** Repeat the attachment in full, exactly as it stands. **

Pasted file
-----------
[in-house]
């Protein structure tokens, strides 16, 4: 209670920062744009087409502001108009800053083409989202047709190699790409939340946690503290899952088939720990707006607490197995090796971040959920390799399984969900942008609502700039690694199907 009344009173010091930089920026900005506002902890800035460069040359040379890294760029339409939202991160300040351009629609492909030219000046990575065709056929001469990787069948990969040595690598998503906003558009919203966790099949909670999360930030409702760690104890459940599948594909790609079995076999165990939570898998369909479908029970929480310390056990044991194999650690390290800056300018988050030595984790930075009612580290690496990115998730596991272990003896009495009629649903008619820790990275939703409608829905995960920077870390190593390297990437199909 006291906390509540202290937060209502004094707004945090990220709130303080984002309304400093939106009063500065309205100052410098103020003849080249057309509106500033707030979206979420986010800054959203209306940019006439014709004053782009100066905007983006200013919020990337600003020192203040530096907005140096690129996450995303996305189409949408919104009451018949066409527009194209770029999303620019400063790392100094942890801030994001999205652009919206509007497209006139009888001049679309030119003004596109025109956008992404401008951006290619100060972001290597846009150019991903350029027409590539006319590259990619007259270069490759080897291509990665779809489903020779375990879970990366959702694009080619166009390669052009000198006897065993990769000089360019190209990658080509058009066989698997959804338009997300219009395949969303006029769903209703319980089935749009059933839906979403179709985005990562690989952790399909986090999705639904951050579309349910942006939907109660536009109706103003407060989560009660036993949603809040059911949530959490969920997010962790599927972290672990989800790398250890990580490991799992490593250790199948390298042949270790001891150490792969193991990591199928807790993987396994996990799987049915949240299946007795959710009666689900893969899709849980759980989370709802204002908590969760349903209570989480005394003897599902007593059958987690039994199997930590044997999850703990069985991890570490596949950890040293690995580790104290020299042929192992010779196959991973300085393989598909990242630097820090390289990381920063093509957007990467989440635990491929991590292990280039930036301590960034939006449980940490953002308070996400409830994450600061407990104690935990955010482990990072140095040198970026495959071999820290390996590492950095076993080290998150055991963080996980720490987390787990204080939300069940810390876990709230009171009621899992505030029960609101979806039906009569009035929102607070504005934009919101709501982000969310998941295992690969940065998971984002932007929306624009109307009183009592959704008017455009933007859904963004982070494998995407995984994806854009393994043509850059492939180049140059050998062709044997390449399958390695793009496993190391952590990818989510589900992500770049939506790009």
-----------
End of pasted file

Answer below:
[in-house]
């Protein structure tokens, strides 16, 4: 209670920062744009087409502001108009800053083409989202047709190699790409939340946690503290899952088939720990707006607490197995090796971040959920390799399984969900942008609502700039690694199907 009344009173010091930089920026900005506002902890800035460069040359040379890294760029339409939202991160300040351009629609492909030219000046990575065709056929001469990787069948990969040595690598998503906003558009919203966790099949909670999360930030409702760690104890459940599948594909790609079995076999165990939570898998369909479908029970929480310390056990044991194999650690390290800056300018988050030595984790930075009612580290690496990115998730596991272990003896009495009629649903008619820790990275939703409608829905995960920077870390190593390297990437199909 006291906390509540202290937060209502004094707004945090990220709130303080984002309304400093939106009063500065309205100052410098103020003849080249057309509106500033707030979206979420986010800054959203209306940019006439014709004053782009100066905007983006200013919020990337600003020192203040530096907005140096690129996450995303996305189409949408919104009451018949066409527009194209770029999303620019400063790392100094942890801030994001999205652009919206509007497209006139009888001049679309030119003004596109025109956008992404401008951006290619100060972001290597846009150019991903350029027409590539006319590259990619007259270069490759080897291509990665779809489903020779375990879970990366959702694009080619166009390669052009000198006897065993990769000089360019190209990658080509058009066989698997959804338009997300219009395949969303006029769903209703319980089935749009059933839906979403179709985005990562690989952790399909986090999705639904951050579309349910942006939907109660536009109706103003407060989560009660036993949603809040059911949530959490969920997010962790599927972290672990989800790398250890990580490991799992490593250790199948390298042949270790001891150490792969193991990591199928807790993987396994996990799987049915949240299946007795959710009666689900893969899709849980759980989370709802204002908590969760349903209570989480005394003897599902007593059958987690039994199997930590044997999850703990069985991890570490596949950890040293690995580790104290020299042929192992010779196959991973300085393989598909990242630097820090390289990381920063093509957007990467989440635990491929991590292990280039930036301590960034939006449980940490953002308070996400409830994450600061407990104690935990955010482990990072140095040198970026495959071999820290390996590492950095076993080290998150055991963080996980720490987390787990204080939300069940810390876990709230009171009621899992505030029960609101979806039906009569009035929102607070504005934009919101709501982000969310998941295992690969940065998971984002932007929306624009109307009183009592959704008017455009933007859904963004982070494998995407995984994806854009393994043509850059492939180049140059050998062709044997390449399958390695793009496993190391952590990818989510589900992500770049939506790009």